Kissinger asked Nixon if, given the menacing developments that appeared to be breaking in the South Asia crisis, he should stay in Washington rather than accompany Nixon to the Azores. Nixon felt that it was important that he be perceived to be making the decisions. Hence leaving Kissinger behind to deal with the crisis “wouldnʼt do.” Haig was therefore instructed to respond to the Chinese request and to schedule a meeting. Kissinger said: “Weʼve got to get this triggered quickly. So that we are positioned. I mean this leaves no doubt now what weʼve got to do.” Nixon agreed: “Right. Now letʼs come back to [Page 782] this for a minute. You say that they want to see Al, tell him they are going to move. What they want in the way of assurances, they maybe want something more direct. Well, let me see, the Kennedy memorandum of November 5, 1962 [unclear] and thatʼs what theyʼll think.” Kissinger said: “Theyʼll believe you.” Nixon continued: “The point is, the fact of the matter is when I put it in more Armageddon terms than reserves, when I say the Chinese move and the Soviets threaten and we start lobbing nuclear weapons, that isnʼt what happens. That isnʼt what happens. What happens is that we then do have a hot line to the Soviets, and we finally just say now what goes on here?” Kissinger said: “We donʼt have to lob nuclear weapons. We have to go on alert.” Nixon agreed. Kissinger continued: “We have to put forces in. We may have to give them bombing assistance.” Nixon added: “One thing we can do which you forgot. We clean up Vietnam at about that point.” Kissinger concurred: “We clean up Vietnam. I mean at that point we give an ultimatum to Hanoi, blockade Haiphong.” Nixon said: “Thatʼs right.” Kissinger continued: “Now that will hurt China too but we canʼt worry about that at that point.” Nixon interjected: “Well, weʼll say it was for the purpose of protecting Americans.” Kissinger said: “And above all, we have to give the Chinese the sense that if the Russians threaten them, the worst thing, we cannot desert them then move against Haiphong, because that would then say that the U.S. and China….Weʼll pick up North Vietnam in the process of that. I mean, North Vietnam will be finished then. If Russia and China are at war, we can pick it up at any time.”
Nixon upon consideration concluded that “Russia and China arenʼt going to go to war.” Kissinger rejoined: “I wouldnʼt bet on that Mr. President.” Nixon said: “Well, let me put it this way. I have always felt that India and Pakistan, inevitably would have a war. And there can always be a war in the Mideast. As far as Russia and China is [are] concerned there are other factors that are too overwhelming at this particular point for them to go at each other.” Kissinger demurred: “Well, Mr. President, the Russians first of all are not rational on China. Secondly, if they can get a pretext to wipe out China then your trip and everything else is an incident. Your trip in their minds was an incident on the road where they would isolate China, and then could turn against China in ʼ73–ʼ74. Now that works fine with us because it puts China over on our side and we could play. But if they see an” Nixon interjected: “What are you trying to suggest here? Are you trying to get to the point that maybe we tell the Chinese we wonʼt back them?” Kissinger responded: “No, I think we have to tell them we will back them.” Nixon asked: “What do you think Al? You think we should tell them we wonʼt back them and discourage them?” Haig responded: “I think they may premise action on three things. One is they said the Soviets are cowards. The United States stood the Soviets down recently [Page 783] in Cuba and in the Middle East.” Nixon asked: “Do they know that? You told them that, is that right?” Kissinger answered: “No, they said that to Bhutto.” Nixon said: “If you think they believe that then they got the message where nobody else did.” Kissinger said: “The Chinese respect you.” Nixon asked: “How the hell do they know that we stood them down in Cuba, for example? You must have told them that.” Kissinger responded: “I told them that.” Nixon asked: “How about the Middle East? How do they know we stood them down there?” Kissinger answered: “Well, because they see what happened…. When all is said and done, they know that Syrian tanks pulled back unconditionally.” Reverting to Nixonʼs earlier question, Haigʼs advice was: “Tell the Soviets today the direction in which we are moving, and itʼs going to up the ante of concern.” Nixon said: “Suppose the Chinese move and the Soviets threaten, then what do we do?” Haig responded: “Well, weʼve got to move I think beforehand with the Soviets.” Haig counseled that the Soviets should be warned that “a war would be unacceptable.” Kissinger concurred: “As soon as the Chinese move, we have to tell them that. We canʼt tell them before the Chinese move, because it would look like collusion.” Nixon agreed: “Thatʼs right, thatʼs right, OK.” Nixon and Kissinger agreed that the message they were planning to send to Brezhnev would have to be strengthened. (National Archives, Nixon Presidential Materials, White House Tapes, Recording of conversation among Nixon, Kissinger, and Haig, December 12, 1971, 8:45–9:42 a.m., Oval Office, Conversation No. 637–3) The editors transcribed the portions of the tape recording printed here specifically for this volume. A transcript of this conversation is published in Foreign Relations, 1969–1976, volume E–7, Documents on South Asia, 1969–1972, Document 177.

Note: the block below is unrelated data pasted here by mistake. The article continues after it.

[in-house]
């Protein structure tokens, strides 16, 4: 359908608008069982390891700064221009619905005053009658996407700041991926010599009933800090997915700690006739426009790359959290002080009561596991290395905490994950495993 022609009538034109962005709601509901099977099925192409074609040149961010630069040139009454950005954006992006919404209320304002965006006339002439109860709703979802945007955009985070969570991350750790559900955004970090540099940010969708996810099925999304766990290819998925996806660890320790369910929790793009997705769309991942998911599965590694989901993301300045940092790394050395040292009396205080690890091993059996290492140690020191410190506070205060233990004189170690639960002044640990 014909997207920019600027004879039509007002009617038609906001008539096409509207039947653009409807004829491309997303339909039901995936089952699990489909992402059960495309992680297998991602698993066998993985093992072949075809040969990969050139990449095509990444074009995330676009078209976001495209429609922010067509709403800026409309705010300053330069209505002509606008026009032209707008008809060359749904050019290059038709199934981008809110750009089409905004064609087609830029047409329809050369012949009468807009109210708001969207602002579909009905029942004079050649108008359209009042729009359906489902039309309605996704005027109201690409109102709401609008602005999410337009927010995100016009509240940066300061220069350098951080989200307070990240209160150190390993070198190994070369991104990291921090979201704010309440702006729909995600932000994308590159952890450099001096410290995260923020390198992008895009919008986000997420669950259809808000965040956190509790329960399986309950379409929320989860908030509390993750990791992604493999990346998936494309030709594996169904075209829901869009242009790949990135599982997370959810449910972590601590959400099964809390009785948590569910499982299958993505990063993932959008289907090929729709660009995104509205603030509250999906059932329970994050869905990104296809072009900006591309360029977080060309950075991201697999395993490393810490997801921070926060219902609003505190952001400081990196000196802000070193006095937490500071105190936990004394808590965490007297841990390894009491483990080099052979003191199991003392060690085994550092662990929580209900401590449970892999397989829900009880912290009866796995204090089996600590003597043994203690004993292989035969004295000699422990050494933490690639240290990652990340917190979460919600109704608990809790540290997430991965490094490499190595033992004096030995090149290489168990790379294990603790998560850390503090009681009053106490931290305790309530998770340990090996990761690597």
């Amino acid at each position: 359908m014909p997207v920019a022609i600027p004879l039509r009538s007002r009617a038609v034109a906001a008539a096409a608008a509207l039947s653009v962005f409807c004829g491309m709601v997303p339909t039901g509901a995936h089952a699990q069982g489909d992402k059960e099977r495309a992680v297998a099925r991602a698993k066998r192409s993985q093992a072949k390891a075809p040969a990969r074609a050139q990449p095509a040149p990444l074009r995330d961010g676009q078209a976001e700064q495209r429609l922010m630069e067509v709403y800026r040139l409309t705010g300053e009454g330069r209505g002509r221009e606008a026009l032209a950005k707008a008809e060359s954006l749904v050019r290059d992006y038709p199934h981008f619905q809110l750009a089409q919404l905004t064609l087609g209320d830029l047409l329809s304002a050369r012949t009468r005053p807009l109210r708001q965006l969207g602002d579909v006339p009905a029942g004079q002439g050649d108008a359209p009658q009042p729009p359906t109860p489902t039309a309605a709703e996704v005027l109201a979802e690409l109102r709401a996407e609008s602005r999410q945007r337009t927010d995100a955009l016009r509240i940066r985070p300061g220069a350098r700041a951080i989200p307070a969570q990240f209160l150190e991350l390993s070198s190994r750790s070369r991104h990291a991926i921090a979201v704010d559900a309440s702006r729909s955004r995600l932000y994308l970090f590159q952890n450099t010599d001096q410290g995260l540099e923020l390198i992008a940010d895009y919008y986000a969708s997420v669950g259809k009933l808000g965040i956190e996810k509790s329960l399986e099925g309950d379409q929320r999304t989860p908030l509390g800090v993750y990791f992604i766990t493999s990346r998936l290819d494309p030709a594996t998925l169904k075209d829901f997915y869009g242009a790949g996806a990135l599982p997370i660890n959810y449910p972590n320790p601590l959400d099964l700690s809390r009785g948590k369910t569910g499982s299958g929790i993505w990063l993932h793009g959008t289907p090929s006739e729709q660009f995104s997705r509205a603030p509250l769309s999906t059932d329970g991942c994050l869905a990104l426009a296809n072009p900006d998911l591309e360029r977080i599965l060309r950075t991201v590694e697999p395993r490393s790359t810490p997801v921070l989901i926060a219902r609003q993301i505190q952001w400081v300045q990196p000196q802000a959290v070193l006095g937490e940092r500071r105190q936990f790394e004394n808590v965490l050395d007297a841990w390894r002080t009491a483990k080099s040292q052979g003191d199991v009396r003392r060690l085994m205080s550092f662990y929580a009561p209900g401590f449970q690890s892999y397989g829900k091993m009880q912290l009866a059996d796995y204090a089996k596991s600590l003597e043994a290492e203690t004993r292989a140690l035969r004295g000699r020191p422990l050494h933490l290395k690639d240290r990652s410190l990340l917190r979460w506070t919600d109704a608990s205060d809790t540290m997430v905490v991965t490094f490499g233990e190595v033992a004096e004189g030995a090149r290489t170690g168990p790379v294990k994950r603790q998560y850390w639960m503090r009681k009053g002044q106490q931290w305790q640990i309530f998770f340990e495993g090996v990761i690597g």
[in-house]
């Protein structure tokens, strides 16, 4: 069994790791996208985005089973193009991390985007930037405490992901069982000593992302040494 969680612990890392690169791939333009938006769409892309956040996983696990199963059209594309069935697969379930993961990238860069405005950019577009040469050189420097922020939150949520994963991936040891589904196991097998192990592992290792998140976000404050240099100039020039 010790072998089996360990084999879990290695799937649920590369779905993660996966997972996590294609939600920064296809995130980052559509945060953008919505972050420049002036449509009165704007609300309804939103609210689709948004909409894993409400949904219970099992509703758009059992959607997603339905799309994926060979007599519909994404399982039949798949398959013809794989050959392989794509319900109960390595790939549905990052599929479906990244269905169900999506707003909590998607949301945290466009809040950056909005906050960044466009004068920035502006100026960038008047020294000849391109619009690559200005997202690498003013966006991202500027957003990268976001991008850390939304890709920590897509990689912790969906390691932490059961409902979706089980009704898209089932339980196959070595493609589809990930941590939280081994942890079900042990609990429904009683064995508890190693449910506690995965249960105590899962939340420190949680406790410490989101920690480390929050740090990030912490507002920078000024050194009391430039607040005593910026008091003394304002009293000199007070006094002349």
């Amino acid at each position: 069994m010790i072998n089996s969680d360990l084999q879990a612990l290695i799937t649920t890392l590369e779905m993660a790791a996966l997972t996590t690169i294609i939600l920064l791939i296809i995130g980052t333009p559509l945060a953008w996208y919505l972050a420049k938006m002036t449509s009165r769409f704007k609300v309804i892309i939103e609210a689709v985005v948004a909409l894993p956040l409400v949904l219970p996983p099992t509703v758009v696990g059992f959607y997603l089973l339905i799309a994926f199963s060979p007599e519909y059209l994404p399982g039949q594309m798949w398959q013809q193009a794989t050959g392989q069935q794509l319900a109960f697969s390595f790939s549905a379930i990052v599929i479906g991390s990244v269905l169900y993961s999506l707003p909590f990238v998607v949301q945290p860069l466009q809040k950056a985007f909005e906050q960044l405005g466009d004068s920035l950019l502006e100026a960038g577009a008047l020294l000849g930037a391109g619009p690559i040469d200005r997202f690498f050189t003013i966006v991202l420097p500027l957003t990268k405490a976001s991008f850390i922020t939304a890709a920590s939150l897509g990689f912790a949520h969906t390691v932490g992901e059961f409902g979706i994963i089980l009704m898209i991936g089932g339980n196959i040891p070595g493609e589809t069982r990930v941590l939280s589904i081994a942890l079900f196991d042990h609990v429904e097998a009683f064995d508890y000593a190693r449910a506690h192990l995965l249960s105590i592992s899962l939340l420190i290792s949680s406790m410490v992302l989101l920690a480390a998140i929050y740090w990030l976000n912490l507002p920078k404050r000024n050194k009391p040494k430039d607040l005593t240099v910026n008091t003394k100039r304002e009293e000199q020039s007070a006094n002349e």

Acting on the instructions he had received from the President, Haig met in New York with Chinese Ambassador Huang Hua on the afternoon of December 12. Contrary to expectations, Haig learned that the Chinese initiative did not mean that China had decided upon military action in support of Pakistan. Instead, Huang Hua indicated that China was prepared to support the United Nations procedure Kissinger had outlined in the December 10 meeting, which was to ask for a cease-fire and mutual troop withdrawal but to settle for a standstill cease-fire. (Memorandum of conversation; National Archives, Nixon Presidential Materials, NSC Files, Box 849, For the Presidentʼs File, China Trip, China Exchanges, October 20, 1971). The full text of the memorandum is in Foreign Relations, 1969–1976, volume XVII, China, 1969–1972.